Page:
Exogenous application of l-histidine enhances resistance to pathogens in tomato (Solanum lycopersicum) and Arabidopsis thaliana via activation of the ethylene (ET)-dependent signalling pathway. In this study, the efficacy of l-histidine for suppression of bacterial diseases in rice seedlings was investigated. Rice seeds were soaked in 10 mm l-histidine, 10 mm l-lysine, or distilled water (DW) as a control for 48 h at 28 °C to stimulate germination. Treated seeds were then vacuum-inoculated with Burkholderia glumae or B. plantarii. Seedling diseases caused by both of these bacterial pathogens were suppressed by treatment with l-histidine but not by treatment with l-lysine or DW. Expression of an ET-responsive defence-related gene, OsGLP8-12, was induced by treatment of seeds with l-histidine. As diseases were not suppressed in rice seedlings treated with l-histidine after vacuum-inoculation, pretreatment of rice seedlings with l-histidine before inoculation might activate the plant immune system. Indeed, ethylene production and the abundance of 1-aminocyclopropane-1-carboxylic acid (ACC) synthase 2 (OsACS2) transcript increased in healthy seedlings grown from rice seeds treated with l-histidine but not in those treated with DW. Furthermore, treatment of rice seeds with ACC, an ethylene precursor, suppressed bacterial rice seedling rot caused by B. glumae as effectively as did treatment with l-histidine, whereas treatment of rice seeds with aminooxyacetic acid, an inhibitor of ACC synthase, partially compromised disease suppression. Taken together, l-histidine seems to suppress bacterial rice seedling diseases via an ethylene-dependent resistance pathway.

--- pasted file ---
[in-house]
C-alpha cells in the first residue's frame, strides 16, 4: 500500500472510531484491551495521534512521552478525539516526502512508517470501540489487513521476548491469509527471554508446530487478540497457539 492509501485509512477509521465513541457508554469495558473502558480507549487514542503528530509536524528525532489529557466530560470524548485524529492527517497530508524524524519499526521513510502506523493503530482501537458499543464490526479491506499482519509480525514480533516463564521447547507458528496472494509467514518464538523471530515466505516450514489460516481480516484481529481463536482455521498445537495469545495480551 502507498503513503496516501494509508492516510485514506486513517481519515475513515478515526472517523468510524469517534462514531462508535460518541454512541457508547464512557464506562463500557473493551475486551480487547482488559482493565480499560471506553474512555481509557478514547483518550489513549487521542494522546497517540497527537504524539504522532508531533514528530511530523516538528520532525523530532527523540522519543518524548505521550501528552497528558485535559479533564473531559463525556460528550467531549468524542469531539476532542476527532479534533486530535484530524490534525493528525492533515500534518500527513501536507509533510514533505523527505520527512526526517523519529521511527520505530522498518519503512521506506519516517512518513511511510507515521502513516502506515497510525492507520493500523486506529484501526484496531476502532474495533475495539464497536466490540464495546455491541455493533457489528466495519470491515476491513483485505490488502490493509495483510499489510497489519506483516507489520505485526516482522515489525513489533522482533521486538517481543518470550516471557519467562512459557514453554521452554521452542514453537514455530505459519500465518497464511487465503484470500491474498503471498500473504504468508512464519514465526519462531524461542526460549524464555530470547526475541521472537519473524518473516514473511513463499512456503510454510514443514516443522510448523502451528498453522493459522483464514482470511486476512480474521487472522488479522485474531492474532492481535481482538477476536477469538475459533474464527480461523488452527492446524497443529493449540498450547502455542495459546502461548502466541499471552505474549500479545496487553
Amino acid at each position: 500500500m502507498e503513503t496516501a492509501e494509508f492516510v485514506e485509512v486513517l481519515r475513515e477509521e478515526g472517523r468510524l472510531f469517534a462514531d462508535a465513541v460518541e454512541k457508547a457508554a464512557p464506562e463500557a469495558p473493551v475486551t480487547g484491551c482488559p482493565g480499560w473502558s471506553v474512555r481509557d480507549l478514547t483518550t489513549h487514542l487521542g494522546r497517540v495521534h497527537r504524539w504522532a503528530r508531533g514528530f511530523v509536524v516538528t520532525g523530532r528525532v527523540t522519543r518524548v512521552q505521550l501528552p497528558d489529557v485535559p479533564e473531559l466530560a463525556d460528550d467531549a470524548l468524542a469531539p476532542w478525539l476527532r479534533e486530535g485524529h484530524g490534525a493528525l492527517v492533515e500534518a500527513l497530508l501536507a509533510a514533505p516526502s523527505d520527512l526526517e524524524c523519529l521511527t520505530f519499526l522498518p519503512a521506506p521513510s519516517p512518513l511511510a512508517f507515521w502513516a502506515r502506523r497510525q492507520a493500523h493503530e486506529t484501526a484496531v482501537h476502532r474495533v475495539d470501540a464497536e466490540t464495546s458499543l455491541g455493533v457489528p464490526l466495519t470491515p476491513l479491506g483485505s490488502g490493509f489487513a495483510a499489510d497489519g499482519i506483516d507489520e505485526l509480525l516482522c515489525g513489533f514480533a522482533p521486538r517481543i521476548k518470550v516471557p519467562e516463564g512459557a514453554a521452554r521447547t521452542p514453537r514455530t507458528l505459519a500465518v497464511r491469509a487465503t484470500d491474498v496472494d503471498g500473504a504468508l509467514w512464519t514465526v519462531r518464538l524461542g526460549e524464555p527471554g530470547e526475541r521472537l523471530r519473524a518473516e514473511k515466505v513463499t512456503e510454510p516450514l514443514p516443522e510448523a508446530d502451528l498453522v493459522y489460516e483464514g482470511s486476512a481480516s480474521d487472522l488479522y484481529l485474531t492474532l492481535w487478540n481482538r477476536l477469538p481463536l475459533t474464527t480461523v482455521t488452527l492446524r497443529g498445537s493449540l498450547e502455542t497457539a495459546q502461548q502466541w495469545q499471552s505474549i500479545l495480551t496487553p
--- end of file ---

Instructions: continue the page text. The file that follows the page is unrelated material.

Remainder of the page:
- bacterial rice seedling disease
- Burkholderia glumae
- Burkholderia plantarii